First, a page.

- Canada's willingness to become an independent nation urged it to refrain from abiding to Britain's demand for. By choosing to make their own decisions, Canada establishes its independence from the British Empire. It explicitly communicates its willingness to be detached from Britain's affairs.
- After WWI, Canada suffered many casualties and thus, the country especially soldiers, did not have the morale to participate in another war.
- The stationing of British troops in Western Turkey precipitated tension within the region notably, amongst nationalist Turkish troops. The strain eventually boiled into the conflict between Turkey and Britain.
- Prime Minister William Lyon Mackenzie King of Canada
- Prime Minister David Lloyd George of Britain
Halibut Treaty, 1923
The Halibut Treaty is a Treaty between Canada and America regarding fishing practices in the Pacific Ocean. In 1923, over-fishing by American and Canadian fisheries caused a drastic decrease in the amount of Halibut that remained in the ocean. Despite so, firms were hesitant to diminish their production as commercial fishing was a major industry at the time. The Government of America and Canada formed this treaty in order to preserve fishing stocks. The Treaty implemented a closed season for commercial fishing - from November 16 to February 15 fisheries were prohibited from fishing; violation of this treaty can lead to a penalty of seizure. Also, the Halibut Treaty developed the International Fisheries Commissions (IFC) - an organisation aimed to contribute to the regulation of large-scale commercial fishing. Normally, it was required for Britain to have a seat or a signatory in a deal involving its Dominions but, Canada negotiated this deal entirely by themselves.
King-Byng Crisis, 1925-26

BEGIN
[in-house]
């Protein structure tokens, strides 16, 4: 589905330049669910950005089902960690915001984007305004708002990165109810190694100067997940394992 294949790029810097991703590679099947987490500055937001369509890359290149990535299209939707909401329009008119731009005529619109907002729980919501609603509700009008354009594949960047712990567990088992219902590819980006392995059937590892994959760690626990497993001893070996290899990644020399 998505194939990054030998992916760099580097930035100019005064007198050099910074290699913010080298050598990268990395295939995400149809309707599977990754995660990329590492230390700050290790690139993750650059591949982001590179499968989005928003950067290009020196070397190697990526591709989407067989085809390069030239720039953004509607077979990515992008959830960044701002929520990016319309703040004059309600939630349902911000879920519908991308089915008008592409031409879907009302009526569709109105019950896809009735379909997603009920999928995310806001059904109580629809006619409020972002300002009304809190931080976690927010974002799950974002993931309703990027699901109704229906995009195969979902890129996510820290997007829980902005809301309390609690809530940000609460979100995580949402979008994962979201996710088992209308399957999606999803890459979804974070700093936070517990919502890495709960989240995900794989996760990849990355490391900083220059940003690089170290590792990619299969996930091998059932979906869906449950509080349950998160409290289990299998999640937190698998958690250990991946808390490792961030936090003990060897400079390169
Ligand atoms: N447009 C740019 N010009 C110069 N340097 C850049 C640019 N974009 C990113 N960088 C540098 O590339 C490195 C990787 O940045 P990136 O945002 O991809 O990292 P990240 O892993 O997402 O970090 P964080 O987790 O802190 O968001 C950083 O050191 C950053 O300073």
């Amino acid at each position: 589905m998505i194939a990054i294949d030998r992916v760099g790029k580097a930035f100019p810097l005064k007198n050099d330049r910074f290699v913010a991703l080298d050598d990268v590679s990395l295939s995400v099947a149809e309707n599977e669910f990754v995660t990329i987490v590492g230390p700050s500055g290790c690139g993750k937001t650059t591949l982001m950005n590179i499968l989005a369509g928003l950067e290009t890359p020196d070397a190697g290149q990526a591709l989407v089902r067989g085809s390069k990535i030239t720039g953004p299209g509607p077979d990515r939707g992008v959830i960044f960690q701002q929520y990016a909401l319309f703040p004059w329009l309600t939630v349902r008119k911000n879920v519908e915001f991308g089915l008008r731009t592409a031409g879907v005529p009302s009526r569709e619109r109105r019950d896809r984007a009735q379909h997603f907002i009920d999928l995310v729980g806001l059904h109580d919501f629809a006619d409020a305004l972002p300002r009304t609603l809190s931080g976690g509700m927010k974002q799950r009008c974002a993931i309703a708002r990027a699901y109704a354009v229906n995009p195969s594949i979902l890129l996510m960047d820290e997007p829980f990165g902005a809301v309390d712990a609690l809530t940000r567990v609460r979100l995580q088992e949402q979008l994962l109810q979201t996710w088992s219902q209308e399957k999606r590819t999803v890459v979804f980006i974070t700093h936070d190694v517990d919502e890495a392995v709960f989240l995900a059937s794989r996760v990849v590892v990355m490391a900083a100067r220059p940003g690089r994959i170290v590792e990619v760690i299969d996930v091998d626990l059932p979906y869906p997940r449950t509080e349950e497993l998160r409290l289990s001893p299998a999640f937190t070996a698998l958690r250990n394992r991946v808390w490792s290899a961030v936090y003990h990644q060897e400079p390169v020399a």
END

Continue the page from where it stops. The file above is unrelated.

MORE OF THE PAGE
On October 29, 1925, Canada held a federal election to re-elect Prime Minister William Lyon Mackenzie King and the Conservatives won against the Liberals and the Progressives. King refused to overturn his power to the Conservative Party and therefore, he turned to the House of Commons and urged Parliament to decide on the outcome of the election. As the new House was mainly Progressives, it supported King’s decision in hopes of gaining another chance at winning the election but on June 25, 1916 this conditional endorsement ended. Before this date, Prime Minister King had requested Governor General Julian Byng of Vimy to dissolve Parliament and host new elections, to which Byng denied. Moreover, the British Governor General directly intervened in the political makeup of Canada by asking the Conservative party to form a Parliament under the leadership of Arthur Meighen. Prime Minister King was forced to comply to the Governor’s demand and he resigned. Arthur Meighen’s new arrangement passed four out of five votes and subsequently, he asked Governor General Byng to dissolve parliament and have a re-election; this time, Byng agreed. During the re-election, Meighen’s campaign centered around the allegation that Liberals were corrupted and unable to operate the country effectively. On the other hand, King’s campaigned focused on the negativity of British interference - an issue that resonated with the Canadian public. As a result, King won the election and was Prime Minister once more.